Saturday, February 11, 2006

Wikreative Anachropedia

I stand before you as a mountaineer gazing up at a rock face. On the Matterhorn. Or Everest -- one of those real tough mountains. (The Matterhorn is tough, right?) I'm going to attempt to do justice to Wikipedia's entry on the Society for Creative Anachronism.

How does a person decide what to do here? The whole basis of comedy is setup and punchline. With the SCA, it's all punchline. Take this paragraph from the 6,389-word entry:

SCA members each create their own persona. For some, a persona is simply a costume and a name, an alter-ego for a weekend costume party. [Dilettantes!] Others craft an elaborate personal history of a medieval person ... opening the door to years of scholarly research and hands-on re-creation. ... Members may attempt to remain "in persona", speaking only of things that their period alter-ego would know about ... They may use code terminology to refer to modern or "mundane" items such as automobiles ("chariots" or "wagons", sometimes "dragons") or telephones ("farspeakers"). A certain amount of cognitive dissonance is accepted, such as when dealing with an 8th-century Norseman wearing eyeglasses and a wristwatch.

For God's sake, what am I supposed to do? I mean where do you even start. Maybe with the "years of scholarly research" all so you can walk around dressed as an 8th-century Norseman in glasses calling phones "farspeakers." Or with the idea of referring to non-Medieval stuff as "mundane." And this is just one paragraph! I haven't even gotten into the political -- sorry, "political" -- structure, "sub-groups from the local Barony up to the Kingdoms." Or the niceties of clothing, which "may range from a polyester-blend T-tunic for a newcomer to a hand-embroidered and beaded Elizabethan gown ... that may take more than six months to complete." Pity the duffer in the poly blend T-tunic!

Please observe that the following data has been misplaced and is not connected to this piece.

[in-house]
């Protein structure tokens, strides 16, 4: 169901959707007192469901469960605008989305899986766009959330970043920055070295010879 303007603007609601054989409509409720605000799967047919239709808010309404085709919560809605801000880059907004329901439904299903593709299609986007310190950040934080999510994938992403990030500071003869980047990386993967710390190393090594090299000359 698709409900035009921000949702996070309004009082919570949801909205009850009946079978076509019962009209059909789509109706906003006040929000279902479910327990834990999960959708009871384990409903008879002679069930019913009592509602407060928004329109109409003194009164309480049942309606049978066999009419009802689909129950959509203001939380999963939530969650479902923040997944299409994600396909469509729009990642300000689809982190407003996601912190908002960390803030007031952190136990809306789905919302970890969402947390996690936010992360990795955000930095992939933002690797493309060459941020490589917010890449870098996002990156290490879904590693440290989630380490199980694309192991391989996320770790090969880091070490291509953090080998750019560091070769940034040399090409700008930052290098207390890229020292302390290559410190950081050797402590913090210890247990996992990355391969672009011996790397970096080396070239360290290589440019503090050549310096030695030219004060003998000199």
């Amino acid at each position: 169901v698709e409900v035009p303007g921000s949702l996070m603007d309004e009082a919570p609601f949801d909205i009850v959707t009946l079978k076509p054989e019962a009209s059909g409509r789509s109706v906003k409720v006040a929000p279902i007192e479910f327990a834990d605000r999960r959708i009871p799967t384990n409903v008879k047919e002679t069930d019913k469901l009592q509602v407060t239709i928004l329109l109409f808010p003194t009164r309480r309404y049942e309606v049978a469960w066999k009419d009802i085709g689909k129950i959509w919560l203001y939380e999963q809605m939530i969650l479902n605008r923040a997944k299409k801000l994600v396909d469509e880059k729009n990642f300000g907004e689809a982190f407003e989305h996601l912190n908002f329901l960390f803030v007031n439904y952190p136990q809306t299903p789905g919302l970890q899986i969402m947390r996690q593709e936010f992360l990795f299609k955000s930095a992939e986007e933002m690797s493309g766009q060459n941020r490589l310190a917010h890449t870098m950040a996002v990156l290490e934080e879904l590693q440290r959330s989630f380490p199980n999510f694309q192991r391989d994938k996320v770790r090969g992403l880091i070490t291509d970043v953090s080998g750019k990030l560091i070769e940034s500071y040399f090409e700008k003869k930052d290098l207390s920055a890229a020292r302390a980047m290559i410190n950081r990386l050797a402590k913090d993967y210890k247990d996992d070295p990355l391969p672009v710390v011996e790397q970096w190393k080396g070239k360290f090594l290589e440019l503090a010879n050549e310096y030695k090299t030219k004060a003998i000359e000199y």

I guess the best (i.e., worst) stuff is when they get all pompous and persnickety about trivial things. The act of dressing up in a poly blend T-tunic (whatever the heck that is) is certainly no stupider than most if not all American pastimes. (NASCAR, anyone?) But when you start getting bent out of shape over silly legalistic stuff, it becomes painful. Viz:

"Following a major revision of the SCA's rules for heraldic submissions (known, ironically, as the "Modest Proposal"), SCA armorial bearings are now checked for conflict against only major coats of arms, devices and symbols that exist in the real world; and arms awarded within the Society itself." Well, thank bloody God. I was getting sick of my next-door-neighbor flying my "Ye Olde Dogs Playing Poker" standard without my say-so.

My brother nailed this problem in the email that inspired this post. Quoting from Wikipedia's entry on duct tape -- "The official SCA Weapons Standards just refers to "tape", so Gaffer tape is also used by many participants" -- (and that's another thing! Where do these people get off, larding up the duct tape entry with SCA trivia?) he wrote, "Very permissive, those SCA Weapons Standards. Allow all manner of bastard tape. Probably even tape miscegenation. That's why I started a new organization called the New Real SCA. Tape standards must be restored to our weapons!"

The New Real SCA? I like it. Sign me up!



Comments:
I just met someone who claims to be the founder, or one of the founders, of SCA. Also one of the pioneers of the Star Trek convention.

Nice guy, but I wasn't quite sure what to say, really...
 
...sorry, I misrepresent, I remember now. Not the Star Trek convention. Some large science fiction convention. Maybe *the* large science convention. Maybe Star Wars. Something.
 
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